For these reasons, the NPFMC expected that the "compensation" would often occur with a sale of the CDQ compensation QS to another entity who could make better use of it. The NPFMC debated how to treat the CDQ compensation QS with respect to the other rules governing the IFQ program.
Under the rules for regular QS, if the amount initially allocated would be worth less than 20,000 pounds of hypothetical "IFQ" under the 1994 TAC, then the QS would be issued as a "block" and would have to be transferred as a block.5 It was anticipated that much of the CDQ compensation QS would be in small amounts that might well be hard to sell if they were placed into blocks.
The NPFMC eventually settled upon a rule that would combine CDQ compensation QS in a non-CDQ area with any regular QS initially issued to the entity for that area. If the recipient's regular QS was unblocked the additional CDQ compensation QS would also be unblocked.
If the recipient's regular QS was blocked then the CDQ compensation QS was to be rolled into the block, unless the addition of the CDQ compensation QS put the entity over the blocking limit for the area. When the addition of the CDQ compensation QS put the person over the blocking limit, then all of the person's QS for the area was to be combined and issued as unblocked.6
Alternatively, if a person was issued CDQ compensation QS in an area for which the person was not initially issued any other regular QS, then the CDQ compensation QS was left unblocked. During 1995, an additional rule was added for persons who had received catcher vessel CDQ compensation QS in an area when the person held no regular QS for that area. This rule made such catcher vessel CDQ compensation QS "fishable" across catcher vessel categories and tradeable across catcher vessel categories upon the first permanent transfer.
The ability to transfer this type of CDQ compensation QS between catcher vessel categories has been referred to as "swap-ability". The addition of this rule was meant to facilitate transfers so that "compensation" could occur. Persons with "swappable" CDQ compensation QS for a catcher vessel category can have it swapped to the catcher vessel category designated by the transfer recipient. The right to "swap" this type of CDQ compensation QS expires upon the first transfer or on February 24, 1997, whichever occurs first.7
4.2.2 Summary of 1995 Swaps of CDQ Compensation QS
As noted above, persons initially issued CDQ compensation QS in a catcher vessel category for an area where they received no regular QS have the right to swap the QS to another catcher vessel category upon permanent transfer. The "swap" converts the original CDQ compensation QS to the catcher vessel category designated by the transfer recipient. The NMFS-RAM division started allowing some swaps during 1995 after it became clear that the regulation would be approved.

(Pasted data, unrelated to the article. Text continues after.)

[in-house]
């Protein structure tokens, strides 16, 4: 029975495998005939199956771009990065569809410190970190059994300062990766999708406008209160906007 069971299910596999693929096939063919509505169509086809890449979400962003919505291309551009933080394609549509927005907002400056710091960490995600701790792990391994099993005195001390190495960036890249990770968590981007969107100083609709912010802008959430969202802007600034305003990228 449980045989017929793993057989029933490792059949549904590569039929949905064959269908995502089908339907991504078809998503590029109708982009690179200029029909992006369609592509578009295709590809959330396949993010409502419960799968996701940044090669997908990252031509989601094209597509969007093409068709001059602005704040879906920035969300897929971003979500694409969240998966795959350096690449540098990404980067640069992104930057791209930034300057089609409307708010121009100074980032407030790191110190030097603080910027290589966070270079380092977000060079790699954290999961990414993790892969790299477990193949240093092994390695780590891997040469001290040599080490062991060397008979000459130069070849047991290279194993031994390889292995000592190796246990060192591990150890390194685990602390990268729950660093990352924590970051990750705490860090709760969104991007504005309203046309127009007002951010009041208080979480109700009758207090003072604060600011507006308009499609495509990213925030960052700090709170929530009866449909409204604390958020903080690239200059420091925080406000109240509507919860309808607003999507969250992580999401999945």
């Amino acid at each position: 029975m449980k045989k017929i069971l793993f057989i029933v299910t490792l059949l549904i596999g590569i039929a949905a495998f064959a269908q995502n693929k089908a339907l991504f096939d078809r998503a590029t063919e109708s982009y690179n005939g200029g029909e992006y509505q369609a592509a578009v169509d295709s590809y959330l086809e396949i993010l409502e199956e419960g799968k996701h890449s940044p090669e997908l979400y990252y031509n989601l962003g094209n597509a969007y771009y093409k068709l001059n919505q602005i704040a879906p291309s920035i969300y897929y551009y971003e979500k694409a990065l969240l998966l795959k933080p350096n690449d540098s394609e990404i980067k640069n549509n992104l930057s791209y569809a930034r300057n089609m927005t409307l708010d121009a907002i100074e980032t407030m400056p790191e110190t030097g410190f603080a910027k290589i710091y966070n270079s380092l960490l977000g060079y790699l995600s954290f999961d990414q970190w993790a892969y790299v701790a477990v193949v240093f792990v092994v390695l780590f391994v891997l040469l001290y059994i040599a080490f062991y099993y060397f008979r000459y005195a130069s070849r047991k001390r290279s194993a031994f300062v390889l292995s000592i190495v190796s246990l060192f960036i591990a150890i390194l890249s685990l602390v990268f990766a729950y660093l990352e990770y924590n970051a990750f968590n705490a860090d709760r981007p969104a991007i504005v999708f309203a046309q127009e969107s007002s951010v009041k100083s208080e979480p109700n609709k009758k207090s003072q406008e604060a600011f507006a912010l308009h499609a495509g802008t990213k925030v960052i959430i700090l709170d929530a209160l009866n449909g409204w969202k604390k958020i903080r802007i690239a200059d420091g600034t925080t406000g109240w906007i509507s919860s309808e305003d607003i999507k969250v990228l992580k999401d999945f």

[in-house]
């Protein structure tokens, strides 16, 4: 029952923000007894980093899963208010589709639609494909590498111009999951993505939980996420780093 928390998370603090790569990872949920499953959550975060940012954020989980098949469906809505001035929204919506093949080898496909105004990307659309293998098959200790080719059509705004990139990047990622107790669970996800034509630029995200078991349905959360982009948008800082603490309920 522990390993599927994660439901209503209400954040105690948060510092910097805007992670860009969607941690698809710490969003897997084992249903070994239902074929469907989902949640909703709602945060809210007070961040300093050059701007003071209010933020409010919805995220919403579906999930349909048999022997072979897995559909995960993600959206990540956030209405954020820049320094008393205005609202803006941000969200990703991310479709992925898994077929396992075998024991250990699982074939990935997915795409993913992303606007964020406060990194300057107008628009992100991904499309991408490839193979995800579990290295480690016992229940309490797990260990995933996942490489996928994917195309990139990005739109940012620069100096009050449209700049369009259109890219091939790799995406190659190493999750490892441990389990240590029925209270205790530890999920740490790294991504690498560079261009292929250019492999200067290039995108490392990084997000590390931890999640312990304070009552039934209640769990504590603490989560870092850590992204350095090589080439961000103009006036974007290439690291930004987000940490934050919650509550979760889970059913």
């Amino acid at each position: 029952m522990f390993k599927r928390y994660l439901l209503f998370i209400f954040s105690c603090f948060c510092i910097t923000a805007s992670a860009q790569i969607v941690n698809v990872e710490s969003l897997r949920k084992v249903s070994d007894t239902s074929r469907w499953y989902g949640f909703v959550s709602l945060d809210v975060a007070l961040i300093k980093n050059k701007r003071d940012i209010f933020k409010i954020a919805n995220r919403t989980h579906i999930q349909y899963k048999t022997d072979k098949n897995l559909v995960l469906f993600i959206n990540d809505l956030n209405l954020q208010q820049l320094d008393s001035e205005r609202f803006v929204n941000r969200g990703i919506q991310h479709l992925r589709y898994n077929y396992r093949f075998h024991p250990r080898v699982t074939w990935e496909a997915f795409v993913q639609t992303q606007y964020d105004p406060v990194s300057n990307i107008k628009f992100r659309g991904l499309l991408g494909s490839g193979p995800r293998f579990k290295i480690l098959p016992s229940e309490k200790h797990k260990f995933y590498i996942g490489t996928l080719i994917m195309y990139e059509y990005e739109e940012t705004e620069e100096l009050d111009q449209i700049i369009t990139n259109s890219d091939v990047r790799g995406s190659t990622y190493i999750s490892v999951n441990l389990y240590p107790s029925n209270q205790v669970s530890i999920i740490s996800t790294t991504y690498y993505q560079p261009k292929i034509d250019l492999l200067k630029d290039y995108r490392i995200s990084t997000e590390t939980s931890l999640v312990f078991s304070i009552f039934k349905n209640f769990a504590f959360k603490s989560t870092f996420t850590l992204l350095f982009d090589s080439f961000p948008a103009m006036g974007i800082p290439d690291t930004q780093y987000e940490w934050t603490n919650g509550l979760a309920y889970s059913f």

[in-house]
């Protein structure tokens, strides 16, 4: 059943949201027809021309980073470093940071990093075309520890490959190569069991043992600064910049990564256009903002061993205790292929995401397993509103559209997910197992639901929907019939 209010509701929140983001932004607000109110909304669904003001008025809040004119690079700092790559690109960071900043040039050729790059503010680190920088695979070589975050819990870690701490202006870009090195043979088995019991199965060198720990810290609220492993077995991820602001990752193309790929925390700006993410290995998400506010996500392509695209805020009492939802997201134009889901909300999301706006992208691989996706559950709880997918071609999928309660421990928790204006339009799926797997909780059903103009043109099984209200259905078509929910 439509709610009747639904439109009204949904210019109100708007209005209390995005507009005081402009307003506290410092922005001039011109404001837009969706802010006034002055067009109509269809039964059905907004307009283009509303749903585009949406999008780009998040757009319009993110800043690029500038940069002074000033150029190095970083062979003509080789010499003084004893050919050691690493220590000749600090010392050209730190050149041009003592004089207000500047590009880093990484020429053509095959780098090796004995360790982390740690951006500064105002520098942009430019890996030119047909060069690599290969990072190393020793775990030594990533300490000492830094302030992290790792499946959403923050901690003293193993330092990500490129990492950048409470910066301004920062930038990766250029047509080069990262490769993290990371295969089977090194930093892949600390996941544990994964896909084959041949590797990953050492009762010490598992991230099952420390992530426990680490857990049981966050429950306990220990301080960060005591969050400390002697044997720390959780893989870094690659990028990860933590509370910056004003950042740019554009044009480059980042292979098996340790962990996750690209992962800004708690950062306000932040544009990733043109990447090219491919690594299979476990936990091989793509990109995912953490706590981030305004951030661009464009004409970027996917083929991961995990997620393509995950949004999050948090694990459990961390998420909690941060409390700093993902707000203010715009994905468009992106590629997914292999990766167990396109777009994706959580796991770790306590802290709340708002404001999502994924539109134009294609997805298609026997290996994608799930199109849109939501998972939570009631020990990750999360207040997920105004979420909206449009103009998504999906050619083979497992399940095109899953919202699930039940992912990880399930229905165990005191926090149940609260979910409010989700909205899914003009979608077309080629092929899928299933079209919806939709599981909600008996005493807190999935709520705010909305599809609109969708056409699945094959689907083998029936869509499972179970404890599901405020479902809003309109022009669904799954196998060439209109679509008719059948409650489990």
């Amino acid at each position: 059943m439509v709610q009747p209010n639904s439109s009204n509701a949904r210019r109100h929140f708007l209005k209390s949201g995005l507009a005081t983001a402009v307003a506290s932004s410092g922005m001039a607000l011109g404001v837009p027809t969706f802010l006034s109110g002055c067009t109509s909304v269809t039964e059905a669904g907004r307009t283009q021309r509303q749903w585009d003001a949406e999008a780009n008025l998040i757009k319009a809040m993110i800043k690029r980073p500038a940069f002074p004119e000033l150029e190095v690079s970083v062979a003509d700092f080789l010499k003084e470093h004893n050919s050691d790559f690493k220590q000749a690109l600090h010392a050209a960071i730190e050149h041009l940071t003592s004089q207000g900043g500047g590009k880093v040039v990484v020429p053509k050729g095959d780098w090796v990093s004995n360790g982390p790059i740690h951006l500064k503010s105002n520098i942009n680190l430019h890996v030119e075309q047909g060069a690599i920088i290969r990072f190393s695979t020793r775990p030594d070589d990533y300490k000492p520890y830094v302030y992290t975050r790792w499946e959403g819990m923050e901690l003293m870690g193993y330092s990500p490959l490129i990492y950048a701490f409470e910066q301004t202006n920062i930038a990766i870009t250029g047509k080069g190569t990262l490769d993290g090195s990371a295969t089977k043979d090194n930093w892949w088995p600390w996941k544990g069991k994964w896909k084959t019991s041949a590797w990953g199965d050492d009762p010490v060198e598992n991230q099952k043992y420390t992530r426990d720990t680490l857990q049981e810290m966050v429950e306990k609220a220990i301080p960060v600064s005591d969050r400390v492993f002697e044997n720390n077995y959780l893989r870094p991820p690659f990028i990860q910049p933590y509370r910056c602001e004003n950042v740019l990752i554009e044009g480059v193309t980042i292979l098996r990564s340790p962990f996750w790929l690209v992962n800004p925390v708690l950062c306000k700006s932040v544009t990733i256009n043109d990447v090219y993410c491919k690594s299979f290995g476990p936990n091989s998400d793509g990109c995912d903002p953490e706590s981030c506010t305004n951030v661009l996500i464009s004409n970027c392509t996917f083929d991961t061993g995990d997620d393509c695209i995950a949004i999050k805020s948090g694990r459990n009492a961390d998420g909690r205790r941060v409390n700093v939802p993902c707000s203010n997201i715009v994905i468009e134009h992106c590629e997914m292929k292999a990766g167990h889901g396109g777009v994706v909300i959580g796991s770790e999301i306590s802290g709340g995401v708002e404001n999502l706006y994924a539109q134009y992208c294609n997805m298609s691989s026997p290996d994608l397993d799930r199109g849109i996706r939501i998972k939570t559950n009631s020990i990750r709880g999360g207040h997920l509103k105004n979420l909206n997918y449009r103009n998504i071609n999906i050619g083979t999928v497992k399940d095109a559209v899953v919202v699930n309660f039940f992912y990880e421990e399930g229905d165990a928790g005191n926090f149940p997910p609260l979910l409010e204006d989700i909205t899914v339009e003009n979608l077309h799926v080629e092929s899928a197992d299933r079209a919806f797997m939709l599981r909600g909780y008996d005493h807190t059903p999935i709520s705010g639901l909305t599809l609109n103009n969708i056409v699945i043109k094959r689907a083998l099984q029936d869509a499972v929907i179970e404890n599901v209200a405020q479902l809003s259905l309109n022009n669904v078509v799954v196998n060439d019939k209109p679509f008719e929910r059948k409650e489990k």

The tables in this section provide details on swaps that occurred during 1995. The reader should be aware that there appear to be some errors on the NMFS-RAM initial allocation file and current file with respect to blocking factors and "swappable" CDQ compensation. NMFS has been notified of the errors but the problems remain unresolved as of this writing. It is possible that further editing will be done on the NMFS files before any updates of this report. As a result, some of the data herein may change in future reports.
The authors had to estimate which initially allocated CDQ compensation QS segments were "swappable" based upon the current IFQ program regulations. The amount of CDQ compensation QS that was swappable may also change as corrections are applied to the NMFS data. For these reasons, these data should be considered preliminary.8 Table 4.2.2-1 provides summary data by area and vessel category on the transactions involving "swappable" CDQ compensation QS during 1995. The catcher vessel categories in the table have the codes used under the IFQ program. Catcher vessel category B contains vessels "greater than 60 feet length overall (LOA)," catcher vessel category C contains vessels "greater than 35 feet LOA and less than or equal to 60 feet LOA," and vessel category D contains vessels "less than or equal to 35 feet LOA". Note that CDQ compensation QS and swappable CDQ compensation QS can only exist in non-CDQ Areas 2C, 3A, 3B, and 4A, and that only catcher vessel CDQ awards are swappable.